Sustainable Environmental Governance Remains Top Priority as NEPAD Rebrands
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01 كانون1/ديسمبر 2019 Author :   Friday Phiri
AUDA-NEPAD Head of Communications Mwanja Ng'anjo


NAIROBI, Kenya (PAMACC News) - A new dawn is here. The New Partnership for Africa’s Development Planning and Coordinating Agency (NEPAD) has been renamed the African Union Development Agency (AUDA-NEPAD).

The rationale behind the establishment of the African Union Development Agency is to ensure that it acts as a vehicle for the better execution of the African Union Agenda 2063, a 50 year common continental strategic framework to promote inclusive growth and support sustainable development by the year 2063.

“The transformation from NEPAD Agency to AUDA-NEPAD will be showcased from the start, in the difference we will be making through our new mandate…We embrace this transformation and I have full confidence that we are all ready for the task at hand,” says Dr Ibrahim Mayaki, AUDA-NEPAD Agency CEO.

With a renewed mandate to coordinate and execute priority regional and continental projects to promote regional integration towards the accelerated realisation of Agenda 2063,the Agency is not losing sight of the importance of sustainable environmental management and optimum utilisation of natural resources as a central pillar for Africa’s economic transformation.

“Since its creation, we have constantly integrated into each of our programmes, the sustainability and protection of our biodiversity. Since October 2001, with the launch of the Environment Initiative, mechanisms have been put in place to combat global warming, such as combating land degradation, wetland conservation, the sustainable conservation and use of marine and coastal resources, and the cross-border conservation and management of natural resources,” explains Dr. Mayaki.

As Dr. Mayaki puts it, the NEPAD’s founding framework and Environment Action Plan clearly recognisesa sustainable environment as a pre-requisite to achieving the continent’s overall goal of sustainable growth and development. It is worth noting therefore that this design is largely driven by the fact that African countries’ economies are agrarian in nature, heavily relying on natural resources sensitive sectors for growth.

As part of its core mandate, the AUDA-NEPAD contributes to strengthening the ability of member States and Regional Economic Communities to integrate climate change and sustainable development responses into national development processes. It has also been key in the provision of capacity building, financial and technical support in the areas of adaptation, technology development and finance; and their inter-linkages.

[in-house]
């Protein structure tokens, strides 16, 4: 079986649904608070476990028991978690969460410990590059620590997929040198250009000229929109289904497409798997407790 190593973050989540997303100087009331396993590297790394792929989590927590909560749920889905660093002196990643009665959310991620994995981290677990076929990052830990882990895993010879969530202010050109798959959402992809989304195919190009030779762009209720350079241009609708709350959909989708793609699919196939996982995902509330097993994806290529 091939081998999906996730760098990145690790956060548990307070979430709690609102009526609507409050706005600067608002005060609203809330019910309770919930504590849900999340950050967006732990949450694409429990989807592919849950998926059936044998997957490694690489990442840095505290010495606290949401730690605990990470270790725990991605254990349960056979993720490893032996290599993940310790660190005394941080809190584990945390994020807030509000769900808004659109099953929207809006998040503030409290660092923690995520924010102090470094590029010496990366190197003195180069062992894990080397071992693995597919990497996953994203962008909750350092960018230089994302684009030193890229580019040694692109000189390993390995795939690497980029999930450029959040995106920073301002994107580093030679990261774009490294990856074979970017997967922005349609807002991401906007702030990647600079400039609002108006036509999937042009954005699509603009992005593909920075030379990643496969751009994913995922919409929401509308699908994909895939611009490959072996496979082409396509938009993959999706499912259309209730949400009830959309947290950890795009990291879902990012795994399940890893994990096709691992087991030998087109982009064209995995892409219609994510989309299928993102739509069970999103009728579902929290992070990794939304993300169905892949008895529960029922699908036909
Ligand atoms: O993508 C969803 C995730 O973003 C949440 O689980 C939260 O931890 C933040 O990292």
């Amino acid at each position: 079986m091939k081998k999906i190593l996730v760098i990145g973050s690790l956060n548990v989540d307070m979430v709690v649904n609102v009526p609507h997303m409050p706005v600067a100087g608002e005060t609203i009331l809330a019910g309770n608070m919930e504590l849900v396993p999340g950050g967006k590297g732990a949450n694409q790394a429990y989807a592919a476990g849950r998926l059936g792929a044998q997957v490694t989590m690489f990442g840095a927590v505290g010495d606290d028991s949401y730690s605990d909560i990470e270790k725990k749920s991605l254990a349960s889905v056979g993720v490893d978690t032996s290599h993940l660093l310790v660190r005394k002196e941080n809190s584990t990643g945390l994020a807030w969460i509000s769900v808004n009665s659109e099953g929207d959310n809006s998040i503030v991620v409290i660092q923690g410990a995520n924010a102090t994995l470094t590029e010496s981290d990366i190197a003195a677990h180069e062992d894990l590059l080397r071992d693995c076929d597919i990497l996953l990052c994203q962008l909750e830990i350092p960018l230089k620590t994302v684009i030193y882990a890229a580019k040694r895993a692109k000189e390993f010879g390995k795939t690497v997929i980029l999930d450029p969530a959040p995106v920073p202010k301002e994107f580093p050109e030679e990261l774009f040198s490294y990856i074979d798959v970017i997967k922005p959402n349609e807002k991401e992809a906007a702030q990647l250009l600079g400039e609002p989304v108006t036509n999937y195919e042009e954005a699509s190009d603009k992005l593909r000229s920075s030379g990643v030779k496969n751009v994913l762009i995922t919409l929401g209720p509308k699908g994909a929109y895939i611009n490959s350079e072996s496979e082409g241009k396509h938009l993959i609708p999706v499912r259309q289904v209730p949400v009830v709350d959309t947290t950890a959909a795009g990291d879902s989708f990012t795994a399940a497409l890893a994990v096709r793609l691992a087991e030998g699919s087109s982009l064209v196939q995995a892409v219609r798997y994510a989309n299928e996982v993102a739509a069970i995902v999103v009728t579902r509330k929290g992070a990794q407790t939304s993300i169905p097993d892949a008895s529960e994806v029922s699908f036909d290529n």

Concerning natural resources management, the Agency has been instrumental in promoting adaptive management, participatory decision making and sustainable financing through funds for ecosystems services management including tourism development and management.

One example of such initiatives is the African Forest Landscape Restoration Initiative (AFR100) which responds to the African Union mandate to bring 100 million hectares of degraded land into restoration by 2030, as expressed in the political declaration endorsed by the Africa Union in October 2015 for the creation of the umbrella Africa Resilient Landscapes Initiative (ARLI).

It complements the African Landscapes Action Plan (ALAP) and the broader Climate Change, Biodiversity and Land Degradation (LDBA) programme of the African Union. AFR100 contributes to the achievement of domestic restoration and sustainable development commitments, among many other targets.

The initiative directly contributes to the Sustainable Development Goals (SDGs) and the Paris Climate Change Agreement. It builds on the experience and progress achieved through the TerrAfrica Partnership and related landscape restoration efforts.

Thus, at a recent Brand Awareness Drive in Nairboi, Kenya, the media were urged to popularize such positive milestones as NEPAD rebrands to the first ever African Union Development Agency.

This, it was highlighted should be done through not only highlighting its key focus areas but also how national governments and institutions should link themselves to the overall aspirations of ‘Agenda 2063:The Africa We Want.’

“This is the first ever African Union Development Agency,” said Mwanja Ng’anjo, AUDA-NEPAD Head of Communications. “As African media, we should be excited about this development for this is our own initiative as Africans. But most importantly, we should not leave the ordinary people behind as AUDA-NEPAD is mandated by the African Union Commission to deliver on Africa’s development aspirations. I do firmly believe that everyone has a role to play in building ‘The Africa We Want.’ We are here to learn from you as media on how we can together take forward Africa’s agenda by setting a positive development narrative for the continent.”